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Commissioner of Police Gary Griffith addresses the media during yesterday’s TTPS briefing at the Police Administration Building, Port-of-Spain.

Police Commissioner Gary Griffith has evaded being held in contempt of court for failing to execute an almost two-year-old court order on the promotion of a veteran officer.

During a virtual hearing of the application brought by attorneys for Sgt Francis Chattie, yesterday afternoon, High Court Judge Frank Seepersad noted that Griffith could not be held liable for the inordinate delay as Chattie’s promotion exercise is within the remit of the T&T Police Service (TTPS)’s Promotion Advisory Board.

“The court is concerned that in an attempt to achieve a just and fair result for Mr Chattie, the court’s powers are not abused,” Seepersad said.

Testifying before Seepersad, Griffith noted that the board is currently not properly constituted as there is a vacancy for the position of Deputy Commissioner of Police (DCP) for Administration, who chairs the board.

Griffith stated that while Assistant Commissioner of Police (ACP) Irwin Hackshaw held an acting appointment, earlier year, the Police Service Commission (PSC) did not extend his tenure.

Speaking at a press briefing on Wednesday, Griffith noted that the appointment would have to be made to also begin the disciplinary process against Hackshaw, under the Police Service Regulations, for allegedly moonlighting as a security consultant without the permission of Griffith’s predecessors.

Last week, the Police Complaints Authority (PCA) in a press release claimed that its investigation into the allegations against Hackshaw resulted in no criminal conduct but suggested that he should face disciplinary action under the regulations.

In yesterday’s hearing, Seepersad questioned why Griffith was required to write to the PSC, this week, to seek information on when it would fill the vacancies.

“Why does the Commissioner of Police have to agitate the PSC to appoint DCPs?” Seepersad said as he stated that such inefficiencies and others in the case directly lead to citizens facing injustices and turning to the court.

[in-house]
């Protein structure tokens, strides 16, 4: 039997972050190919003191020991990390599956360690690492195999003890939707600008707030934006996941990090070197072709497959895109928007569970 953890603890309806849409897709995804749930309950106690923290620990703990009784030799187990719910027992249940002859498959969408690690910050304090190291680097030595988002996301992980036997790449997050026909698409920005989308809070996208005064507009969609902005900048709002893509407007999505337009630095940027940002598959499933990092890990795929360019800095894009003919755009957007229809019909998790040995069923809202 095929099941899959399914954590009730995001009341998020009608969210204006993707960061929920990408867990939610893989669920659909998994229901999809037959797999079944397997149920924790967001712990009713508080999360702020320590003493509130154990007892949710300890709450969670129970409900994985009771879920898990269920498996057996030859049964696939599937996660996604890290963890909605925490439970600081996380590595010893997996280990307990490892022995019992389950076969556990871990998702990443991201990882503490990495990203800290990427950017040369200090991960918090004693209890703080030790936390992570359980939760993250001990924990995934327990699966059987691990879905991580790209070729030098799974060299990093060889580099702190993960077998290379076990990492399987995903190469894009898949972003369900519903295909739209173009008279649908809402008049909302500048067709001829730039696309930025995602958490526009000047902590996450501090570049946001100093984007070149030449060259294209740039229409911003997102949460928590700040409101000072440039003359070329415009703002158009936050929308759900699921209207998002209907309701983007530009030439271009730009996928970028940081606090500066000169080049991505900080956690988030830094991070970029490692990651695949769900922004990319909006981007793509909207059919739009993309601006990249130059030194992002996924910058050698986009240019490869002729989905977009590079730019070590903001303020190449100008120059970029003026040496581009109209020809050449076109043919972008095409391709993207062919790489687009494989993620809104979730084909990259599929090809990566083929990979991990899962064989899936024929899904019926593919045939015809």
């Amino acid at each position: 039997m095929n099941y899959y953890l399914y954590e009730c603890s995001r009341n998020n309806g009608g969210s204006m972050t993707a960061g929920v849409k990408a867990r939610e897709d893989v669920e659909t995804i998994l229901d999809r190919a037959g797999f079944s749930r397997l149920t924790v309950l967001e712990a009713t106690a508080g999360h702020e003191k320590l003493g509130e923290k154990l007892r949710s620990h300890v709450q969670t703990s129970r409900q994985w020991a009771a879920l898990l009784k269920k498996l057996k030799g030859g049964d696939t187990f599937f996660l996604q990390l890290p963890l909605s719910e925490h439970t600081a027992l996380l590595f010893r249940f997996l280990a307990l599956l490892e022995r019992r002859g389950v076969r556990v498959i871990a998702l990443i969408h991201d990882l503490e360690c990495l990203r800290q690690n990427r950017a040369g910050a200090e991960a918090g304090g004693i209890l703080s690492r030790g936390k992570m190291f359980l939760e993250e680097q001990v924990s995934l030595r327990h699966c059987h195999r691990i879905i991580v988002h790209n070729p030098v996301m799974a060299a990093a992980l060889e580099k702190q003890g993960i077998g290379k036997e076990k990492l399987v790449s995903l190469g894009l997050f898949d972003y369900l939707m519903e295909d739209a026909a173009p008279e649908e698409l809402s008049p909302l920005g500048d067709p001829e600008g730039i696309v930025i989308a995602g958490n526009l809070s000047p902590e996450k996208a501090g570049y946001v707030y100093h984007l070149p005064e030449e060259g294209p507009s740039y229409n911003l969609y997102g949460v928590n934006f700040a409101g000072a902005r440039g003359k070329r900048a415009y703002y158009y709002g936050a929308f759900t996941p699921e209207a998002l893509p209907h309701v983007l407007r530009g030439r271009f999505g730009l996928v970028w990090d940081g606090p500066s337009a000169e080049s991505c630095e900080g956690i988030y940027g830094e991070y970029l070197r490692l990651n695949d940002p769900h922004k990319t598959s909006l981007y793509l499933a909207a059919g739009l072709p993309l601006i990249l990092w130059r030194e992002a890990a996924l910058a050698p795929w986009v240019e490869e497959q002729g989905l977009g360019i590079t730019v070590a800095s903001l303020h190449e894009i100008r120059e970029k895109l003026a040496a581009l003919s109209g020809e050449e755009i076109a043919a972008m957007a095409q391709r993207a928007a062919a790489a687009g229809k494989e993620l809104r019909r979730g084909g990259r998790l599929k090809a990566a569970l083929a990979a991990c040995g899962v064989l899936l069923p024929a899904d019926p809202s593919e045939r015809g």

Seepersad also noted that besides the issue of the appointment of the DCP, compliance with the Court of Appeal’s order in Chattie’s case was also stymied for several months by the Minister of National Security’s failure to appoint his selection to the board.

“It seems like we are simply spinning top in mud,” Seepersad said.

He also expressed disquiet by the fact that the TTPS admitted that a merit list for promotions to the rank of Inspector had not been compiled since 2012 and the last list was used for promotions, which took place while the case was still pending in 2017. Seepersad noted that the lifespan of the list could only be legally extended by a year.

Chattie’s lawyer Anand Ramlogan, SC, pointed out that in March when Hackshaw held the post and the board was properly constituted the TTPS assured his client and the court that Chattie would be interviewed within 14 days.

Attorney Lester Chariah, who led Griffith’s legal team, claimed that the issue was caused by consequences of the COVID-19 pandemic.

While Griffith’s legal team sought an adjournment of the case to allow for the PSC’s appointment and the board to set up the interview and assessment process, Seepersad upheld Ramlogan’s submission that the case should be resolved so that his client could be considered before he eventually retires in December.

Seepersad said that if the Appeal Court’s order could not be complied with before Chattie retired, it would make a mockery of the rule of law and administration of justice.

As Griffith claimed that he expected the vacancy to be filled within the next few days, Seepersad helped the parties set strict timelines for the board to complete the process.

Ramlogan noted that the Court of Appeal’s ruling did not mean that Chattie would be automatically promoted but rather that he would be considered along with the approximately 580 officers, who would be vying for 23 appointments as Inspectors.

Ramlogan expressed confidence in his client’s chances as he noted that Chattie the top-performing candidate in his last assessment almost a decade ago.

As part of his final order, Seepersad instructed that it be forwarded to the PSC Chairman to help reiterate the importance of resolving the appointment issue.

Chattie was also represented by Alvin Pariagsingh and Alana Rambarran, while Joel Roper and TTPS Director of Legal Christian Chandler represented Griffith.